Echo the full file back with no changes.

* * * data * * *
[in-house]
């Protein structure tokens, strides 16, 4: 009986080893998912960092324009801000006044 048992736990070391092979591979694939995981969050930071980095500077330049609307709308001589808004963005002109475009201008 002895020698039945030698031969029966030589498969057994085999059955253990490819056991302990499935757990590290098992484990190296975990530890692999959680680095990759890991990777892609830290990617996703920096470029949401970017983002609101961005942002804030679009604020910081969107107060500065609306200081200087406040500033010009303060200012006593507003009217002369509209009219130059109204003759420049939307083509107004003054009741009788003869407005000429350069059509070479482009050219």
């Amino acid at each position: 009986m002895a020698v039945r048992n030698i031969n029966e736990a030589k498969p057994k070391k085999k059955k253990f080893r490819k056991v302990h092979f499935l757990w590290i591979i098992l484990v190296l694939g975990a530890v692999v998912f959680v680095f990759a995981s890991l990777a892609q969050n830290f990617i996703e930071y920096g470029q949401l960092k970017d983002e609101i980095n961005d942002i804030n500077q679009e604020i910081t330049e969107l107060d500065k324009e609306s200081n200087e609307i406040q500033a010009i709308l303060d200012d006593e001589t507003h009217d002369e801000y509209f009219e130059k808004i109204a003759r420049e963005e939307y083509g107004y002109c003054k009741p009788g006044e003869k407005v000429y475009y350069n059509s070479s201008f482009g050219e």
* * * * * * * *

[in-house]
């Protein structure tokens, strides 16, 4: 009986080893998912960092324009801000006044 048992736990070391092979591979694939995981969050930071980095500077330049609307709308001589808004963005002109475009201008 002895020698039945030698031969029966030589498969057994085999059955253990490819056991302990499935757990590290098992484990190296975990530890692999959680680095990759890991990777892609830290990617996703920096470029949401970017983002609101961005942002804030679009604020910081969107107060500065609306200081200087406040500033010009303060200012006593507003009217002369509209009219130059109204003759420049939307083509107004003054009741009788003869407005000429350069059509070479482009050219």
């Amino acid at each position: 009986m002895a020698v039945r048992n030698i031969n029966e736990a030589k498969p057994k070391k085999k059955k253990f080893r490819k056991v302990h092979f499935l757990w590290i591979i098992l484990v190296l694939g975990a530890v692999v998912f959680v680095f990759a995981s890991l990777a892609q969050n830290f990617i996703e930071y920096g470029q949401l960092k970017d983002e609101i980095n961005d942002i804030n500077q679009e604020i910081t330049e969107l107060d500065k324009e609306s200081n200087e609307i406040q500033a010009i709308l303060d200012d006593e001589t507003h009217d002369e801000y509209f009219e130059k808004i109204a003759r420049e963005e939307y083509g107004y002109c003054k009741p009788g006044e003869k407005v000429y475009y350069n059509s070479s201008f482009g050219e």